Dodge Road, six miles southwest of Boerne, off the Upper Balcones Road, was named after Fred Dodge, who had one of the most colorful and exciting careers of any Kendall County resident. Mr. Dodge was born August 29, 1854, and spent all the adult years of his life as a detective undercover agent for Wells Fargo. He was famous throughout the western United States as a master detective who always solved the mysteries behind numerous holdups of both stagecoach and train robberies.
Being a personal acquaintance of Wyatt Earp, he was a thorn in the careers of the outlaws of that era including the famous Curley Bill and Dalton Brother Gangs, etc. He was a meticulous man who kept a daily diary of his travels, a total of 27 diaries which were used as the basis for the book on the "Life and Times of Wyatt Earp". Another book about the unvarnished recollections of Fred Dodge titles "Undercover for Wells Fargo" recalls his exciting life and loyal service and adventure on the American frontier. Tombstone, Arizona was the focal area of these many interesting years, although he traveled over 37,000 miles one year on the railroads and stagecoaches in his work with Wells Fargo.
While vacationing in Leon Springs and the Boerne area with his wife, Patsy and daughter, Ada, Mr. Dodge fell in love with the beautiful and tranquil hill country. In 1906 he purchased several tracts which he renamed the 2000 acre Dodge Ranch. It has many gently rolling hills and valleys covered with giant live oaks, elm and 100 year old cedar trees. The Dodge Ranch is at the southern confluence point of three counties, Kendall, Bandera and Bexar, and is also the divide between two watersheds, the Guadalupe and Medina system - with the permanent springs as the headwater of the Balcones Creek. The Ranch also has an abundance of native whitetail deer, along with wild turkey, quail, axis and fallow deer, mouflon sheep and wild Russian boar.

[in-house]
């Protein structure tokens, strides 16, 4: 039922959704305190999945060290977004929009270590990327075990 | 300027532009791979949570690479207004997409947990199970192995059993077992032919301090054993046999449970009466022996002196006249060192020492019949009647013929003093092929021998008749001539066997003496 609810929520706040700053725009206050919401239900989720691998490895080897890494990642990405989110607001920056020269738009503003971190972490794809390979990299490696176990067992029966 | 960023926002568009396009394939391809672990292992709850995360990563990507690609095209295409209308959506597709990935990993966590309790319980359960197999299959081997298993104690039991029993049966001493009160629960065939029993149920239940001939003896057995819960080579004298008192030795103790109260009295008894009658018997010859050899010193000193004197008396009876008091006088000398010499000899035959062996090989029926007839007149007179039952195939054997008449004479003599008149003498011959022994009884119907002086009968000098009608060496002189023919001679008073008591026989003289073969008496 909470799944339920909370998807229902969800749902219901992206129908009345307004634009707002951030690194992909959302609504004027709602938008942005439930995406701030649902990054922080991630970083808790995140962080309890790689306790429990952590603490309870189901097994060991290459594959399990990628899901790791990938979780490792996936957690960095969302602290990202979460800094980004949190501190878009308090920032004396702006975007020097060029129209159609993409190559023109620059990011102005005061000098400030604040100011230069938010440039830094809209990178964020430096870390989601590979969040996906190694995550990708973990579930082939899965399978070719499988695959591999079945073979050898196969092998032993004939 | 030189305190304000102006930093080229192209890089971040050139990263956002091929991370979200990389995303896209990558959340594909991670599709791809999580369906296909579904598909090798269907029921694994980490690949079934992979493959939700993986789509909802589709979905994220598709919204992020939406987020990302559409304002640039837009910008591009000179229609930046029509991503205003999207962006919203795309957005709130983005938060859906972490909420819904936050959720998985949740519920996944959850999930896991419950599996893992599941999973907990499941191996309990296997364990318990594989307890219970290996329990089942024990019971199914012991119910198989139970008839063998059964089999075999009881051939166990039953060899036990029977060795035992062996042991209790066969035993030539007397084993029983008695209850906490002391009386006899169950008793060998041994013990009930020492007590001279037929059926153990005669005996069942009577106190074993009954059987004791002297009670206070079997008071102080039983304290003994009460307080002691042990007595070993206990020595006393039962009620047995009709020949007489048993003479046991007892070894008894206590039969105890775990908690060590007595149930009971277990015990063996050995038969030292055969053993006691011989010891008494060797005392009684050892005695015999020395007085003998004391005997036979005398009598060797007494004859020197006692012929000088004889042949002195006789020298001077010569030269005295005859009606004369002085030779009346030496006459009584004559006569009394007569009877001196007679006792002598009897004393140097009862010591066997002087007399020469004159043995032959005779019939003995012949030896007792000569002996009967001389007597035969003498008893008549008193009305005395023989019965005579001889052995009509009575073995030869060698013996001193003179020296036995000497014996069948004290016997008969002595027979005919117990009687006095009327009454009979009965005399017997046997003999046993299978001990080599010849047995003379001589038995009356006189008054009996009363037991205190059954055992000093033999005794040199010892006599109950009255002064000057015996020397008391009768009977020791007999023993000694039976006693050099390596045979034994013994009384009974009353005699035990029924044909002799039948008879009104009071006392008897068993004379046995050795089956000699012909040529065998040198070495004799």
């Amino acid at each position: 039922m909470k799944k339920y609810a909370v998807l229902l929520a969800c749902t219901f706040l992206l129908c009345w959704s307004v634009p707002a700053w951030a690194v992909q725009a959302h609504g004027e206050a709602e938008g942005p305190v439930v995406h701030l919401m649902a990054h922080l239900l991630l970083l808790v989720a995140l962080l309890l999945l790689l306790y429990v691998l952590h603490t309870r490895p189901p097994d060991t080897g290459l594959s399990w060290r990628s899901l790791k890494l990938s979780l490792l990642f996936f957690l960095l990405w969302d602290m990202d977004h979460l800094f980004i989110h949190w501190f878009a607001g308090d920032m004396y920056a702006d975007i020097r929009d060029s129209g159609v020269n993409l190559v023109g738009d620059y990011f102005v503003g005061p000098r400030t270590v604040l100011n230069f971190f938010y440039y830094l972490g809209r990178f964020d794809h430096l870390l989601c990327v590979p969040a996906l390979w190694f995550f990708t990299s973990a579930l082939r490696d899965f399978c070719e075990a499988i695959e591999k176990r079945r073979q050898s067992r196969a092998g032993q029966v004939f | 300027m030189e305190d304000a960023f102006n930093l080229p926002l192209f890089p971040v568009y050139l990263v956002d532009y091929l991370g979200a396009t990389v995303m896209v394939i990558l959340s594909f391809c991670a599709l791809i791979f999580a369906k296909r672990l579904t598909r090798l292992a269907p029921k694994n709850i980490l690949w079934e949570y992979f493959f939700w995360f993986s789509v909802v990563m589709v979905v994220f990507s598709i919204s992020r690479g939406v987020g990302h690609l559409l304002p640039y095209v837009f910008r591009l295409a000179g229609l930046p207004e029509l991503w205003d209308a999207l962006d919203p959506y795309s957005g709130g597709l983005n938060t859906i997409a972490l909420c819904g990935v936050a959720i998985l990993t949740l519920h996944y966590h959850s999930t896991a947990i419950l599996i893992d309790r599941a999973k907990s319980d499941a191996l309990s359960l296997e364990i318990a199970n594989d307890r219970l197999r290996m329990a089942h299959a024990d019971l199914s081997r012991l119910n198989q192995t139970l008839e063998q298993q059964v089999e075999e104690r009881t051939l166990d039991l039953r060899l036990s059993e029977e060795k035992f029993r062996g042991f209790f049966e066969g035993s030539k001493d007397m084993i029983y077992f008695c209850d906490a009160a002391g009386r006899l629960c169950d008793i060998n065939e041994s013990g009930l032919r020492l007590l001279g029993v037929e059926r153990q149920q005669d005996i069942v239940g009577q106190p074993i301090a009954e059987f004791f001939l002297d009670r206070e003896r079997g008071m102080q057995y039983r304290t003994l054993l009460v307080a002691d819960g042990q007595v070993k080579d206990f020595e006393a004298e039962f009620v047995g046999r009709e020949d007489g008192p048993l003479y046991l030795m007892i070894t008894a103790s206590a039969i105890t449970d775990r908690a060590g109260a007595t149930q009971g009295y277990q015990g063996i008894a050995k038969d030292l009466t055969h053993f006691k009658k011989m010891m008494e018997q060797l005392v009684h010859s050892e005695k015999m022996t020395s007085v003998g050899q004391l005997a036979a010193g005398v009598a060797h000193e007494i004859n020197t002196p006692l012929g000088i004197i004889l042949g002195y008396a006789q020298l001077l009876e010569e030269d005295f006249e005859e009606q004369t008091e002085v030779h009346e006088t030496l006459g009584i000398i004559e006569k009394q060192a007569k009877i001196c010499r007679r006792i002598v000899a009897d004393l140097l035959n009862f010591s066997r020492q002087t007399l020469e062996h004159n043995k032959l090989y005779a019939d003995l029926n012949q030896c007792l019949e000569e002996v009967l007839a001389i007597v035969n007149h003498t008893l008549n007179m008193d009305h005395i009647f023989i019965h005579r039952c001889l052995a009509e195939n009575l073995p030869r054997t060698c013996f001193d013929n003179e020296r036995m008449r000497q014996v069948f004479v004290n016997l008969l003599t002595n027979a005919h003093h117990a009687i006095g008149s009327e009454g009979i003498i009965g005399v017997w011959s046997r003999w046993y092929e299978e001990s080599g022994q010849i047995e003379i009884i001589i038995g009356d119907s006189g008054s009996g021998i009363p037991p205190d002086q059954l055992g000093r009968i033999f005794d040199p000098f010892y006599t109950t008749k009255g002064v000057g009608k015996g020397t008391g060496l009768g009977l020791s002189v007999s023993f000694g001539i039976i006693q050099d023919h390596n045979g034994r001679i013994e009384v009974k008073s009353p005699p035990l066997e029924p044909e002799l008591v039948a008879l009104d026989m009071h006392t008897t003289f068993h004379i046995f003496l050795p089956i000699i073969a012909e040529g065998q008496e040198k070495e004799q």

After retiring in 1917, Fred Dodge spent the remainder of his years enjoying the peace and serenity of his beloved Boerne Ranch. His daughter, Ada, married Mr. Zalmanzig and had a son named Fred Dodge Zalmanzig.
After his first wife died, Mr. Dodge married again in 1917 and had a son named Fred James Dodge, Jr. in 1918. Fred Jr. grew to manhood on the Dodge Ranch and moved to San Antonio where he married his wife, Elouise. Upon the death of Fred Dodge, Sr. in 1938 at the age of 84 years, his widow, Jessie, sold the ranch in 1941. It was operated as a profitable cattle ranch for many years.
Still intact as it was in 1906, except for the remodeled 100 year old main ranch house, the ranch is now known as the Conrad Tri-County Ranch and is owned by Joe and Bettie Conrad, son Jody, and daughters, Mrs. Candy Johnson and Mrs. Cindy Butler. -- this submitted by Joe Conrad, date unknown.
Fred J. Dodge, Jr., a lifetime resident of Boerne, died of a gun shot wound from a .38 pistol on Wednesday morning, August 30 about 11 a.m. He was found sitting in his pickup which was parked in the alley behind the Boerne Star [newspaper office]. - this obituary August 31, 1978.
Source: Boerne Public Library files.- July 24, 2001
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